The Kentish Landscape
The landscape of Kent is one which has evolved gradually and been shaped by a combination of influences such as the geology, natural environment and land use resulting from thousands of years of human settlement. Bordered by both the Thames Estuary and Strait of Dover, while dominated by the ridges and valleys which run east-west across the county, the Kentish countryside is diverse and contains a range of distinctive landscapes. From the country’s most extensive areas of ancient woodland at Blean Woods and the High Weald, to the remote wetlands of the Romney Marshes, there is no limit to the natural and cultural highlights which can be explored.
The Kent Downs AONB (Area of Outstanding Natural Beauty) is a particularly important protected landscape of 878 sq km which spans the length of the county from Greater London to Dover’s White Cliffs. The uniqueness of the AONB stems from its special characteristics which combine to form its distinctive landscape: a variety of biodiversity-rich habitats home to both plants and wildlife, its dramatic landform and striking views, a long-established mixed farming tradition, an extensive ancient woodland and system of chalk stream and rivers, vibrant communities set within tranquil and remote settings, and an outstanding historic and cultural heritage.
The Landscape Character Assessment of the Kent Downs was updated in 2020, and more about the individual character areas can be read here.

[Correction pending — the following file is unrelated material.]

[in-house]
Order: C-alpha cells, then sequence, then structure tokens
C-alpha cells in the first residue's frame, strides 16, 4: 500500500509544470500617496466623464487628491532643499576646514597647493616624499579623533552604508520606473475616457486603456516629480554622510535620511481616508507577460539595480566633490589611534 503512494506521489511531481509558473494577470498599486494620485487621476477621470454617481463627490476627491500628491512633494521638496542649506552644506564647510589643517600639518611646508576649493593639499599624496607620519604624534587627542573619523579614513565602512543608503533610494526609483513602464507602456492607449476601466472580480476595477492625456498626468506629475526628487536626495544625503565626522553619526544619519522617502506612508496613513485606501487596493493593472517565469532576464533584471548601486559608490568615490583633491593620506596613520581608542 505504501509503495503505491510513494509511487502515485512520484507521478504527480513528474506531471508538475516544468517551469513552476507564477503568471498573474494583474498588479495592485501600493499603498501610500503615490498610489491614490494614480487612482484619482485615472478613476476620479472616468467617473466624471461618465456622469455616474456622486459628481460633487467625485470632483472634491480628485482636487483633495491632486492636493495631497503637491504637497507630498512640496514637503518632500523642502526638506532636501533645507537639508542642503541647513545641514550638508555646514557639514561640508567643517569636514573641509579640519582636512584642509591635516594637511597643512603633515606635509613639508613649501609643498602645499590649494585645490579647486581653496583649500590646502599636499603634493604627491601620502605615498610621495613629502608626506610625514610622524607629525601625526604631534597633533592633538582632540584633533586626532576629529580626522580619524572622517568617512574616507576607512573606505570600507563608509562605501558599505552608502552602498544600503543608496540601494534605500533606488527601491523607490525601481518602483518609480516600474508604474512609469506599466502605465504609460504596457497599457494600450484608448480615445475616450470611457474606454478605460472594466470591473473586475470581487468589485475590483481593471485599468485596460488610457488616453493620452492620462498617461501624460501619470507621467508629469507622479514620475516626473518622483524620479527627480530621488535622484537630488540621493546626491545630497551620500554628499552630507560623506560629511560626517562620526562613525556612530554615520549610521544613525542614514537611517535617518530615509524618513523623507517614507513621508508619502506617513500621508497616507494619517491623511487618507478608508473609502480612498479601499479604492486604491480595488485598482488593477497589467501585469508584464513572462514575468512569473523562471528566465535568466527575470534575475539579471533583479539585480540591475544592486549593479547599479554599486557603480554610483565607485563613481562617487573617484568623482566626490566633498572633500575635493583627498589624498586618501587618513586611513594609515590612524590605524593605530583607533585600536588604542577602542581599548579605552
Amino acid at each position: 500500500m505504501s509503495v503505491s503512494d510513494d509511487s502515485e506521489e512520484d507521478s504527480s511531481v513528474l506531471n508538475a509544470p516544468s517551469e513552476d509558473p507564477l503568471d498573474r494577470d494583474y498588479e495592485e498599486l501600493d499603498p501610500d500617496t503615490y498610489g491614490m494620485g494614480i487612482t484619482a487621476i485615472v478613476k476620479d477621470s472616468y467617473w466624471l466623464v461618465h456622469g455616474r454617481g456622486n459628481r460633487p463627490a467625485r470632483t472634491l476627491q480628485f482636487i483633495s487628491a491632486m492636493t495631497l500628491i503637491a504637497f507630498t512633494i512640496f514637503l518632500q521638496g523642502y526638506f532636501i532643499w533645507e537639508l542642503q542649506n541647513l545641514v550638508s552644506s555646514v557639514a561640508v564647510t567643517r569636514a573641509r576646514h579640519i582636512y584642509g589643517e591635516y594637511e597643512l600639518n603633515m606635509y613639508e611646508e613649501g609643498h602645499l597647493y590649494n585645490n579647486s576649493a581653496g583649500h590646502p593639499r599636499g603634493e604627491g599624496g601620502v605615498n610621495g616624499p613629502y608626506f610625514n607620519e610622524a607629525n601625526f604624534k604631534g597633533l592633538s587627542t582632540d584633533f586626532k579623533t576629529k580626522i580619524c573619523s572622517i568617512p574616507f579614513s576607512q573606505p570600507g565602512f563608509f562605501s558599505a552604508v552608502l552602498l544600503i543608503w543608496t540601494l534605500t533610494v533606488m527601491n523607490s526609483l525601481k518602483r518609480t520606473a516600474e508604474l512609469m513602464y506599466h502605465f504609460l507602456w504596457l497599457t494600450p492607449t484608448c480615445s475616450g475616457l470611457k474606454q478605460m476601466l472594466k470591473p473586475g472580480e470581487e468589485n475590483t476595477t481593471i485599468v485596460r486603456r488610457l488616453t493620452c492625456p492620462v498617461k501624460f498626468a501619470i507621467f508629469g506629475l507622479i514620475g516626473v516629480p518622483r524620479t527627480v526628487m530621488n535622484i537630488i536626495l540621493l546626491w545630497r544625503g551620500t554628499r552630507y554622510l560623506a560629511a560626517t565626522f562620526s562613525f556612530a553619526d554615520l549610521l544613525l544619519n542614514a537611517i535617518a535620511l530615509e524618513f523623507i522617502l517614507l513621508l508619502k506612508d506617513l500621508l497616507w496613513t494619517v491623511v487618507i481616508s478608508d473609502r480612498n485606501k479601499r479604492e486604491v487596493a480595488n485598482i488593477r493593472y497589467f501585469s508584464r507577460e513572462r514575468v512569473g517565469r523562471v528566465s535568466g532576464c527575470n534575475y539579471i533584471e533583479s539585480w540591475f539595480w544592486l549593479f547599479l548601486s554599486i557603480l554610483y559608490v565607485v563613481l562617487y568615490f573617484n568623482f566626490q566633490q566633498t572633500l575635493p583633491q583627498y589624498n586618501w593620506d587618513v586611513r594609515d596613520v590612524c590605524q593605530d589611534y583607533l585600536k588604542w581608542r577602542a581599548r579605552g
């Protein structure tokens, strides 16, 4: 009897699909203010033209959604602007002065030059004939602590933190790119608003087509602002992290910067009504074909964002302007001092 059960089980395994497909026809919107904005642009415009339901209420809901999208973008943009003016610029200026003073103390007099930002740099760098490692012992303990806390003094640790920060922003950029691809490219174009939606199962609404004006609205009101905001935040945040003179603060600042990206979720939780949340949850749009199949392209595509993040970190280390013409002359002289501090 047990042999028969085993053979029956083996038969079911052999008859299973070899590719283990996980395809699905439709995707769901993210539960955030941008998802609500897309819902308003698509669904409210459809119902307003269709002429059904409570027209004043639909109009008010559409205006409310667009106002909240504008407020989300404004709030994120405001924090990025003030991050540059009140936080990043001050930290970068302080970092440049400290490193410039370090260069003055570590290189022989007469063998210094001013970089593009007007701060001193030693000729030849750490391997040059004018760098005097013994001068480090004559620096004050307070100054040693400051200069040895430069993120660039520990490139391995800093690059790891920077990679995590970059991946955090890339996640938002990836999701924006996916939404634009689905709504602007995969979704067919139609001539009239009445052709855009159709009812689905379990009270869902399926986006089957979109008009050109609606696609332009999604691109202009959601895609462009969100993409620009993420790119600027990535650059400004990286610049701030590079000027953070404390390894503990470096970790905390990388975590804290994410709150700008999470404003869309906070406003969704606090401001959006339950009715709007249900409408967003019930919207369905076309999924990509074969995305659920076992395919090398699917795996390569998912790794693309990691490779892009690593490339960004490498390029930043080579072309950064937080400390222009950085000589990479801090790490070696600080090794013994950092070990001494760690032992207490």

The Darent Valley
The Darent Valley, in the north-west of the county, is one of the Kent Downs’ most unique landscape areas with a particularly strong local identity which retains much of its rural character. In some cases, the valley presents a backdrop which has remained relatively untouched for over two centuries, despite its location on the outskirts of the ever-expanding London capital. While its landscape is defined by its chalk stream, which flows from its source on the Greensand Ridge to the open marshland of the Thames at Dartford, the fertile valley slopes along the river’s length is characterised by arable farmland and pasture on the floodplain, strong hedgerow patterns along the valley’s sides, and steep scarp top and greensand ridge which are often heavily wooded.
Although the Valley has long been home to landscape, biodiversity and heritage conservation activity, there was a perceived need for a more concentrated scheme which would focus efforts in enhancing its distinctive features and reconnecting people to its cultural and natural beauty. The Darent Valley Landscape Partnership Scheme (DVLPS), which is led by Kent Downs AONB and hosted by Kent County Council, is predominantly funded by the National Lottery Heritage Fund (NLHF) and the European Regional Develop Fund’s Interreg 2 Seas scheme. Formed in 2017, the DVLPS supports the AONB’s vision to conserve and enrich these special landscapes and engage people in caring for, enjoying and exploring them.